Minister urges teachers to attend junior cycle training despite unions’ order
TUI praises Jan O’Sullivan for making ‘a fairly good attempt’ to resolve dispute
Department of Education secretary general Seán Ó Foghlú and Minister for Education Jan O’Sullivan during TUI president Gerry Quinn’s speech. Photograph: Tommy Clancy
Education Correspondentin Wexford
Minister for Education Jan O’Sullivan says she hopes teachers “will come in numbers” to training sessions next week for the new junior cycle programme despite an instruction from their unions not to attend.
Speaking to reporters at the Teachers’ Union of Ireland conference in Wexford, the Minister said: “It’s somehow or another disturbing to me that a teaching union like the TUI would seek to prevent its members from learning, from getting more knowledge, from expanding their own professional development. I think they shouldn’t block their members from upskilling.”
She was speaking after the TUI and ASTI issued a joint statement urging their members to “hold firm” on their industrial action, which escalates next week with the picketing of teacher-training centres.
Asked about the legality of the pickets, Ms O’Sullivan said she understood there was an issue about picketing premises that were not directly involved in a dispute but she had not given it consideration as her priority was on achieving agreement.
English is the first subject to come under the new junior cycle programme, and its teachers have been allocated up to 16 hours continuing professional development (CPD) as the reforms are rolled out.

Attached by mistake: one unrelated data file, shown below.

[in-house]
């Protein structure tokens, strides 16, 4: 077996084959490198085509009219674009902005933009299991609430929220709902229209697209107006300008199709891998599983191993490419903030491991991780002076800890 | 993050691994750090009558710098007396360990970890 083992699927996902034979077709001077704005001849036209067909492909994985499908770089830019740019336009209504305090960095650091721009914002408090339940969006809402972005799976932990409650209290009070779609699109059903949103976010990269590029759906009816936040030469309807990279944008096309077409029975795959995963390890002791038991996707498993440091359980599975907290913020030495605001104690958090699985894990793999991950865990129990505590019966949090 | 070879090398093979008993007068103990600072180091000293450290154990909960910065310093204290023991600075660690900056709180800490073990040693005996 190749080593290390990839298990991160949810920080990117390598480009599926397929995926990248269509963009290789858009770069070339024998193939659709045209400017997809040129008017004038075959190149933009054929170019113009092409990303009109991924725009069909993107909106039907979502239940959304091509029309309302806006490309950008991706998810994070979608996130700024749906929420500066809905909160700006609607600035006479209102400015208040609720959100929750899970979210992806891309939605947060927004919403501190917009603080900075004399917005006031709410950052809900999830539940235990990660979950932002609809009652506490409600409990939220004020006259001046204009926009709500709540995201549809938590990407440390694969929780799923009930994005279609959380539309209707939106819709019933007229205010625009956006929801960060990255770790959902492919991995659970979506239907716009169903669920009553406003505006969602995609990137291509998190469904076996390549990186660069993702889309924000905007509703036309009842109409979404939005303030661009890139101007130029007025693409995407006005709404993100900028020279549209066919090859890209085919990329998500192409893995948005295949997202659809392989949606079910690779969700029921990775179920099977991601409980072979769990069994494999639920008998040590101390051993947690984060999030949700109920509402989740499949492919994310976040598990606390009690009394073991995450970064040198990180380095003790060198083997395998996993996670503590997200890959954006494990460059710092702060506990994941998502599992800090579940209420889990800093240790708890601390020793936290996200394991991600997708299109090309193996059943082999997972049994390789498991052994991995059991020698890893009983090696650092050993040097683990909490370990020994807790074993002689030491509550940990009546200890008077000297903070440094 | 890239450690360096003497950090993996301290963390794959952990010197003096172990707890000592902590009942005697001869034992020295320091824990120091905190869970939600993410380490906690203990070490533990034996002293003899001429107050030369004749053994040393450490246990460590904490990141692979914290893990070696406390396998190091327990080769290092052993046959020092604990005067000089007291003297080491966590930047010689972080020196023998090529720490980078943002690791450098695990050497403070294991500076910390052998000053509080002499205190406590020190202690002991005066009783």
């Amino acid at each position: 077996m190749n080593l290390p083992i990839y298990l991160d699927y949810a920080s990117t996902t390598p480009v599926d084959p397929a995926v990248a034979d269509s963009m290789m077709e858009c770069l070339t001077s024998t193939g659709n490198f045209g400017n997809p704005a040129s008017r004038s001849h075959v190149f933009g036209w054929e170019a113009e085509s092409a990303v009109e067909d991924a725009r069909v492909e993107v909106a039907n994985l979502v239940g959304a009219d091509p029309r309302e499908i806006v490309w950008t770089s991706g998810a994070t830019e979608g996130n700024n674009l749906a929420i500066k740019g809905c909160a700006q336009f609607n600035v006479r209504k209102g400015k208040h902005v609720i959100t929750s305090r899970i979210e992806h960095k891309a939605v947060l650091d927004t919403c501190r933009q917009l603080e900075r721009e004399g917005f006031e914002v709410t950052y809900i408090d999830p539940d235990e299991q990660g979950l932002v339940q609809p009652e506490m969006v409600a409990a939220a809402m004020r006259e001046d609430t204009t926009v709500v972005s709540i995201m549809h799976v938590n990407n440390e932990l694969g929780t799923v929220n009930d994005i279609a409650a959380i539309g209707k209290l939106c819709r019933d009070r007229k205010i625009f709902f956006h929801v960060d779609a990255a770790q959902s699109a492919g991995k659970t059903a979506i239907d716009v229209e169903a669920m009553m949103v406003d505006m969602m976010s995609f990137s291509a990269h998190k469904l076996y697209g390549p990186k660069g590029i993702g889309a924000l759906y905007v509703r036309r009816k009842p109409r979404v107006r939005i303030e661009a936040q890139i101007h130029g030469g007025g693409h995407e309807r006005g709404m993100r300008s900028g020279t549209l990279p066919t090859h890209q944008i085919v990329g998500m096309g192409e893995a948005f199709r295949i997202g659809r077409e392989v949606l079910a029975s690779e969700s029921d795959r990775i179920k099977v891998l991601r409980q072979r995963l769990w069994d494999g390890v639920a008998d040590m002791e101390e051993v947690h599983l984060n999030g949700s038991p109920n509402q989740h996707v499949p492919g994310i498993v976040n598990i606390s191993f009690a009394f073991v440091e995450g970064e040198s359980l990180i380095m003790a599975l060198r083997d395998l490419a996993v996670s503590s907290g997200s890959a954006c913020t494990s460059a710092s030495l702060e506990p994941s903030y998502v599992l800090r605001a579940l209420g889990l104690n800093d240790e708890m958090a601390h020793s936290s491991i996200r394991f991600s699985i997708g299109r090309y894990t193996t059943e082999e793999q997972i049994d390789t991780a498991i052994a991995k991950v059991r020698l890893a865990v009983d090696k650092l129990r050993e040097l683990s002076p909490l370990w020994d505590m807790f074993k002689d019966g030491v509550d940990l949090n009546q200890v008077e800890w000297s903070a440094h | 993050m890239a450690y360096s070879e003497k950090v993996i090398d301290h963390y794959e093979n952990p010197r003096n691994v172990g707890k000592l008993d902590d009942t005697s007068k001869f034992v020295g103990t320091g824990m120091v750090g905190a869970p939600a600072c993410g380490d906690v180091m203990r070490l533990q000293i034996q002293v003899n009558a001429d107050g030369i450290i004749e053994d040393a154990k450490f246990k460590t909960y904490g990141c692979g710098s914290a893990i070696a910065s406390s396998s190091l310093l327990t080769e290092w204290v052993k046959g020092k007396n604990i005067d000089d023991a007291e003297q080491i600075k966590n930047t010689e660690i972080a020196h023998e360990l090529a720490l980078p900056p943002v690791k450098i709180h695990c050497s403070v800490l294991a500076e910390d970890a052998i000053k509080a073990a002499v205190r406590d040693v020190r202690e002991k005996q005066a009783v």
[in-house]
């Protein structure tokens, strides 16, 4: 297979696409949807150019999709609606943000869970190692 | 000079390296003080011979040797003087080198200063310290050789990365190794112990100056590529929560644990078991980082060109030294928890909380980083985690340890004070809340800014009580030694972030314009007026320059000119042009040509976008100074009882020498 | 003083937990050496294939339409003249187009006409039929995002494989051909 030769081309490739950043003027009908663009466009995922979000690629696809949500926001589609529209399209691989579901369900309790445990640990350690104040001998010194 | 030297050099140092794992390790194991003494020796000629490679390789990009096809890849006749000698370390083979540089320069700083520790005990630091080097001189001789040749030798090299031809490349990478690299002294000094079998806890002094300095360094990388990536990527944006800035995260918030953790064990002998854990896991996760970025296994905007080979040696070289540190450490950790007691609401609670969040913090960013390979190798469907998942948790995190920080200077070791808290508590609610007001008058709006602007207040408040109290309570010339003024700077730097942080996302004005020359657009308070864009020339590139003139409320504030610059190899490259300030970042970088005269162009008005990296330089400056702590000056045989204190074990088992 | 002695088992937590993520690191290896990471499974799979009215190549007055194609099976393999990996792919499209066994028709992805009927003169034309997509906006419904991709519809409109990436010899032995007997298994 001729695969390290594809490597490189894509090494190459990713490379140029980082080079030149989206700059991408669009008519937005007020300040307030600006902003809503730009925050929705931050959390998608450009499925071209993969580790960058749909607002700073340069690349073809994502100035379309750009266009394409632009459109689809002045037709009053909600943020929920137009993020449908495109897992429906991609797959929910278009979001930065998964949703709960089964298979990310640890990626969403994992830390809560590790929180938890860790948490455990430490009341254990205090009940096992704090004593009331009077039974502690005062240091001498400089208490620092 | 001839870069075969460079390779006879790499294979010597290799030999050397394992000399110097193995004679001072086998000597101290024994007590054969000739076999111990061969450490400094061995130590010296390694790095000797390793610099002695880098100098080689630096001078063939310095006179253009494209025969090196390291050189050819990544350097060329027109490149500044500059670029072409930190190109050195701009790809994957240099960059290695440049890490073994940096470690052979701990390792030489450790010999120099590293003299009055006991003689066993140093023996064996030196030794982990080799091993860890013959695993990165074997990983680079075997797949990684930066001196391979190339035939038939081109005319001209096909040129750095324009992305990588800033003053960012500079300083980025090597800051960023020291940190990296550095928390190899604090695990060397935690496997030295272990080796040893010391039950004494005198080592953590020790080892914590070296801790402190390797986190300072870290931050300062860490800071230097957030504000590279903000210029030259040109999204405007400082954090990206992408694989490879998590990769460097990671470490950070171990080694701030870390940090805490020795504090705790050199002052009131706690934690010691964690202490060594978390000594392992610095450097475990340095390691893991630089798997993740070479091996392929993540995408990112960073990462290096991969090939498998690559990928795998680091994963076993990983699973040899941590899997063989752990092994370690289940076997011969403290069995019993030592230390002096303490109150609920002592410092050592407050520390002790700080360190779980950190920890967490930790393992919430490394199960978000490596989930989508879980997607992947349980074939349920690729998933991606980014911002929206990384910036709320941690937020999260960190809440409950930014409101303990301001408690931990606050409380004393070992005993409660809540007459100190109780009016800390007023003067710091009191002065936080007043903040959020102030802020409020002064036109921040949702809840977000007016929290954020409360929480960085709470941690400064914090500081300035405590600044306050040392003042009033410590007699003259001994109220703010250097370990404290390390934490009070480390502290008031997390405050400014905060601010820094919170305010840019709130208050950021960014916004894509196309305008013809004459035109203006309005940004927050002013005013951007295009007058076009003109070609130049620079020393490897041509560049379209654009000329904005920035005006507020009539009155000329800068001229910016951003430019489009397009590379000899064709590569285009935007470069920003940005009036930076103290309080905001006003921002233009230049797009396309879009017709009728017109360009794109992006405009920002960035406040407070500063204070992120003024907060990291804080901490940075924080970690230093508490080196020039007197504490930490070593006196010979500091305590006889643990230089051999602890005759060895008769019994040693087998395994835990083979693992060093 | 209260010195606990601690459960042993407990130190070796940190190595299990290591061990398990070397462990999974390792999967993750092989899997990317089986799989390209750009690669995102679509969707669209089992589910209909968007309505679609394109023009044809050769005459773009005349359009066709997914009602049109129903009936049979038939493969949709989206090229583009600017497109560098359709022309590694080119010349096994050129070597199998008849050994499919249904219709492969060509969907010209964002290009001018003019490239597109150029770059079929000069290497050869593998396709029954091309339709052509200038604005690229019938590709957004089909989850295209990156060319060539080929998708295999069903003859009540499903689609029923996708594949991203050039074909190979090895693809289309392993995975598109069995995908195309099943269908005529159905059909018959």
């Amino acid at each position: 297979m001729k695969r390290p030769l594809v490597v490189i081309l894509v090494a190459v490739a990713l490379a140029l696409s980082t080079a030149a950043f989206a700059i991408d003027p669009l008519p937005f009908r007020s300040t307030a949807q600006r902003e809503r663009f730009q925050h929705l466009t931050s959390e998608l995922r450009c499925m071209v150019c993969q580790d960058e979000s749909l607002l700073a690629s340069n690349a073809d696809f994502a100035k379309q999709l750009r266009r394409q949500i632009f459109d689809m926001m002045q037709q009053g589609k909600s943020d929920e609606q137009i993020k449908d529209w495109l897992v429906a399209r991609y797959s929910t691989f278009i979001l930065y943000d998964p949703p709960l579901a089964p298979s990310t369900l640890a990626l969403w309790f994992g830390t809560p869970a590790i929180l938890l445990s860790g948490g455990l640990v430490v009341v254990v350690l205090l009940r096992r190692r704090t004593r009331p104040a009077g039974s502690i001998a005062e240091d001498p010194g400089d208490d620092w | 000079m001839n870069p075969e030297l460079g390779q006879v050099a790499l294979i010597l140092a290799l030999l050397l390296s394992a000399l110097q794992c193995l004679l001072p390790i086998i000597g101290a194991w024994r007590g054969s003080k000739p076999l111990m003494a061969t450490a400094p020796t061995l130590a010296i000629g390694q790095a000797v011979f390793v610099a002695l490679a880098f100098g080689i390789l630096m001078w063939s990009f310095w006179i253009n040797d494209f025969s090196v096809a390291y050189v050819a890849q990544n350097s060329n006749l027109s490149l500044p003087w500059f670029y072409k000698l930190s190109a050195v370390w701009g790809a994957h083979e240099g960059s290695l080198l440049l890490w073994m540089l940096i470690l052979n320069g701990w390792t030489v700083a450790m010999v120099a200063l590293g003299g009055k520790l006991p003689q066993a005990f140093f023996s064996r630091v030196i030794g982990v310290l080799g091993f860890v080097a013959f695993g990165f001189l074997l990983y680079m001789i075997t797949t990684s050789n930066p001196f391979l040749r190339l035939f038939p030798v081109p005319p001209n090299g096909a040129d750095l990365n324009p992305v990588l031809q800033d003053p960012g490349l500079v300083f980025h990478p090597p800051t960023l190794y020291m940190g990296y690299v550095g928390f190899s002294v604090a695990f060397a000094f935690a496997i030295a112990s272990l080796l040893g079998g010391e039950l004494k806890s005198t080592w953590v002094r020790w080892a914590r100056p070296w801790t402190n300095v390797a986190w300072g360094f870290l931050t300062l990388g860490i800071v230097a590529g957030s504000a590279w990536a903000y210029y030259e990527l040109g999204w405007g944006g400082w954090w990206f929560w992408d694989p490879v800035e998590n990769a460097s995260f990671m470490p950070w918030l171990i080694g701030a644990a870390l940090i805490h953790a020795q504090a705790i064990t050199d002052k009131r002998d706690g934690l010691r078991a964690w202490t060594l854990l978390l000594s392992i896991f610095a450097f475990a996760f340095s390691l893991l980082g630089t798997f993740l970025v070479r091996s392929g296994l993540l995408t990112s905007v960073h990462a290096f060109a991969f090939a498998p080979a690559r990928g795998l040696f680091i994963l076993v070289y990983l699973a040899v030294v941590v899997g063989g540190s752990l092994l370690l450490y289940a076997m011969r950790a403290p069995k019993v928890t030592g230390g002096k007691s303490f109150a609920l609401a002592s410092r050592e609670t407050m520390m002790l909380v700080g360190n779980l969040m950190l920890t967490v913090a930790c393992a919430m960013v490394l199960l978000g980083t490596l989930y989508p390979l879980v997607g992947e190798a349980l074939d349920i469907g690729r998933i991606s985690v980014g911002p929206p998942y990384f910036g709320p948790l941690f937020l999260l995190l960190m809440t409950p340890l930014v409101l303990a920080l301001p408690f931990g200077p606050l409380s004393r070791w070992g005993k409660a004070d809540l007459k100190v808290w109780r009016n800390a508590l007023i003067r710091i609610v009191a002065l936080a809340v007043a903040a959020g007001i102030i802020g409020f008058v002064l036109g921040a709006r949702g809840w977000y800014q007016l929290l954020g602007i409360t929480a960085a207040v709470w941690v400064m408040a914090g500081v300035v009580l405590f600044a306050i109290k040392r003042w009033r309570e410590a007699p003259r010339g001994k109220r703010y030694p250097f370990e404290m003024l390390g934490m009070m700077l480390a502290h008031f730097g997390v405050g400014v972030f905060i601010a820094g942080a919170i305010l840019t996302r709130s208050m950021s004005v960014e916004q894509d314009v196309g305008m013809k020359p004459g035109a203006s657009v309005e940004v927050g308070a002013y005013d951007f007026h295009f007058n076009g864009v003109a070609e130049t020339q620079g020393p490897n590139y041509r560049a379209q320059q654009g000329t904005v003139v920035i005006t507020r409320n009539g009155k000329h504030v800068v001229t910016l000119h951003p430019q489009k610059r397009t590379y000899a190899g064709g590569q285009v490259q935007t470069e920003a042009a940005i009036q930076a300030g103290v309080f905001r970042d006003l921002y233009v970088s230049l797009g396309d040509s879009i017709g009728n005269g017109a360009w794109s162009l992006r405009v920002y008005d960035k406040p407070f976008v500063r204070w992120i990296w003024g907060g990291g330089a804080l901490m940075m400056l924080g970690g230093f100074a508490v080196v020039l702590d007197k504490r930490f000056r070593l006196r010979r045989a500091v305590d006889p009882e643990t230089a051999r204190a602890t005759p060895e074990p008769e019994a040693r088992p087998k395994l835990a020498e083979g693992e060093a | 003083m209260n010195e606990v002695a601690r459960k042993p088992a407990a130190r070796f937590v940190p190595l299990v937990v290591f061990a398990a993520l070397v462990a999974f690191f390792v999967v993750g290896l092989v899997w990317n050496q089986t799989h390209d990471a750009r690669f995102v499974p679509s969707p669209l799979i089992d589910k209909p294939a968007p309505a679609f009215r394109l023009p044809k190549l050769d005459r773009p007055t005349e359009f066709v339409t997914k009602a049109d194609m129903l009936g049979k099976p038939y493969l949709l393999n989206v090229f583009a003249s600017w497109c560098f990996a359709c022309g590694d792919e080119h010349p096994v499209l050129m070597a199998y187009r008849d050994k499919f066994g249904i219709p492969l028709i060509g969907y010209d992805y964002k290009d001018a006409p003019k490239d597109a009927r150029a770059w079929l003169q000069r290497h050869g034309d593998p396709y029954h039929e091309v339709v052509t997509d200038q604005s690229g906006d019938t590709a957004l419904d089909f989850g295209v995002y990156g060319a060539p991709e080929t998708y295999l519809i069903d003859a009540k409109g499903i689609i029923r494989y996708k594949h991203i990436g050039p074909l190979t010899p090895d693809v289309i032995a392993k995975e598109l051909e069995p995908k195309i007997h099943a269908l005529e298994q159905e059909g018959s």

The Minister appealed to TUI members directly to attend CPD for the junior cycle, a plea that was met with silence. Her address overall was warmly received and punctuated by several rounds of applause.
In particular, “she has met us on more occasions than a succession of previous ministers put together”.
In his response to her speech TUI president Gerry Quinn said the Minister had “made a fairly good attempt” to get junior cycle reform out of the mire into which it had been driven by her predecessor, Ruairí Quinn.
“You’ve got it into reverse gear but it’s still stuck . . .We’ll give you a hand,” Mr Quinn said to loud cheers.
The TUI president took a swipe at management bodies which were like the “nodding dog” in the back window. “No matter how many changes are made they just keep nodding.”
And invoking educationalist Paulo Freire to challenge the ideology underlying the reforms, he urged the Minister to stand back and “think of what the founders of the Labour Party would have thought of you trying to proceed hand in glove with management bodies to implement, in the words of Freire, ‘a cultural invasion’, against the will of the workers”.
Earlier the TUI passed a number of motions reiterating its opposition to school-based assessment, particularly the plan to assess English students from next year on an oral presentation.
Executive committee member Seamus Lahart claimed an average-sized school of 500 students would produce about 1,000 assessment-led projects in each of second and third year. “Those of us living in the real world and away from the plush offices of Marlborough Street can foresee the absolute chaos and mayhem that will inevitably be the result of such a plan.”
The reforms would also deepen inequalities between schools “filled with children with widely varying needs and abilities” and those catering for “children coming from perfect homes with supportive parents, broadband, libraries, folders and a wide variety of coloured pens and markers”.